The Seneca Nation of Indians and the state of New York are progressing in negotiations for a new gaming compact to come at the end of 2023.
The active gaming compact between the two parties will expire in December 2023, and it gives Seneca Nation exclusive rights to operate Class III NY casinos in the western part of the state. That type of gaming license allows Seneca Nation casinos to offer table games, slot machines and sports betting.
Seneca Nation president Rickey Armstrong Sr. told the Niagara Gazette that talks with the state about an updated compact are advancing.
“We’ve made every effort to make progress. We want to continue to work toward a new gaming compact that reflects the gaming landscape in Buffalo, Niagara Falls.”
Armstrong added that Seneca Nation has been crafting its portion of the agreement for around two years. He feels confident the group has “covered all of our bases.”
New NY gaming compact benefits state, not just Seneca Nation
Armstrong argued that Seneca Gaming Corp.’s three local casinos have aided New York in more ways than one. Those properties include: Seneca Niagara Resort & Casino, Seneca Buffalo Creek Casino and Seneca Allegany Resort & Casino.
Armstrong said the casinos have given a boost to the economies in Niagara Falls, Buffalo and Salamanca. This includes employment opportunities, and branch off investments from companies with local vendors.
The current compact between Seneca Nation and the Empire State also gives a portion of casino revenue back to each host city. 25% of each gaming venue’s revenue from slot machines goes back to each city.
Armstrong told the Niagara Gazette:
“I’m hopeful that the state recognizes the impact we’ve had on Western New York.”
Gov. Hochul believes negotiations trending positively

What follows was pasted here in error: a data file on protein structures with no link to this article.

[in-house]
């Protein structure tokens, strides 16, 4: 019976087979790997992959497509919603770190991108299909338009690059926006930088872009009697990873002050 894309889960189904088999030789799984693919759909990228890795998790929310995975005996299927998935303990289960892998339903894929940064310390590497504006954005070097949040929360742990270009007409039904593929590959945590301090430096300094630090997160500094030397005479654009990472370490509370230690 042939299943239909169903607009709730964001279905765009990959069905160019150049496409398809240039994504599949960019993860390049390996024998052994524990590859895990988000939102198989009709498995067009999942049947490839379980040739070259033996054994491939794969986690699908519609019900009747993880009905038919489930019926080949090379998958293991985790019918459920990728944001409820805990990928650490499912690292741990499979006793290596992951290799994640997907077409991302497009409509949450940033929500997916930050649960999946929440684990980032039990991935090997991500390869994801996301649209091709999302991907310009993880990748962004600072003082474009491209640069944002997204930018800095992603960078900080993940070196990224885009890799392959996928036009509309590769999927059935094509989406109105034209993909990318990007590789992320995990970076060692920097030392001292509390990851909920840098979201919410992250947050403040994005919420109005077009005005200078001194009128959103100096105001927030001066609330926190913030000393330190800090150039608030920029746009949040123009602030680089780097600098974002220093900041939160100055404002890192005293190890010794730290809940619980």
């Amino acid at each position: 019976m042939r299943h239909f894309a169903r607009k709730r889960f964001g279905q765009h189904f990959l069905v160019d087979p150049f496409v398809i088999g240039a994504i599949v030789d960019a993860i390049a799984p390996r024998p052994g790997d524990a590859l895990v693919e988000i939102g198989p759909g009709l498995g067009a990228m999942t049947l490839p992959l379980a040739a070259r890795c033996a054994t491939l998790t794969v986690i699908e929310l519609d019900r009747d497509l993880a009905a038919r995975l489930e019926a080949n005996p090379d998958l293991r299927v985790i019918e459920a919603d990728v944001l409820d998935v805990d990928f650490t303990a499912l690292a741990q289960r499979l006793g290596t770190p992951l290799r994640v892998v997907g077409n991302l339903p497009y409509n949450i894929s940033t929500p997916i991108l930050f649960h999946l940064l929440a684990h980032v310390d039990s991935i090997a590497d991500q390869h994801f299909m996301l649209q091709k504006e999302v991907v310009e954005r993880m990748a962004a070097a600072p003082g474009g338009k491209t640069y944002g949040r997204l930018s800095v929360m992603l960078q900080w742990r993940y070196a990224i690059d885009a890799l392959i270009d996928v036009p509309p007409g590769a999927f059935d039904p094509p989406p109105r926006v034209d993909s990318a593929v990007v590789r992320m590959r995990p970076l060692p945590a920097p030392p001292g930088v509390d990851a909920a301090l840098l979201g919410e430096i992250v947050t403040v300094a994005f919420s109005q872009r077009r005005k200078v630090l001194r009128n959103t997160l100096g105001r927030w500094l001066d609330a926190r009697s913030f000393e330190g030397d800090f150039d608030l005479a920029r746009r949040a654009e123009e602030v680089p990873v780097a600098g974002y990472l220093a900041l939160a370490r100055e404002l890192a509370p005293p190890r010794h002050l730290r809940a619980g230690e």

A spokesperson for Gov. Kathy Hochul’s office said the executive chamber and the New York State Gaming Commission have been engaged in “substantive negotiations” with Seneca Nation for months, according to the Niagara Gazette.
The spokesperson said:
“We are fully committed to continuing to meet, discuss, and negotiate a compact, and we are confident that the process will continue in a way that best serves New Yorkers.”
Tension-filled past between Seneca Nation, New York
While talks between Seneca Nation and the state look optimistic for a new compact, the parties have feuded in the past.
After 2017, the tribe withheld revenue-sharing payments to New York. Seneca Nation claimed once the first 14 years of the last gaming compact ended, the payment term also came to a close.
In 2021, a federal appeals court ruled Seneca Nation owed the state $435 million. Early in 2022, Hochul announced the state reached an agreement with Seneca Nation. This forced the tribe to pay $564 million in outstanding casino revenue payments.
During negotiations, then-Seneca Nation president Matthew Pagels said the state froze the tribe’s bank accounts, which held “the Senecas and thousands of Western New Yorkers and families hostage for several days.”
Pagels also commented that many casino employees had no access to healthcare and prescription medicine during that time. Hochul then said the state’s share of the funds would go toward a new Buffalo Bills stadium.
This rubbed the Senecas the wrong way. And Pagels made sure to let everyone know:
“The governor’s new stadium won’t be a product of progress. It will be a monument to Albany’s vindictive desire to punish the Seneca people.”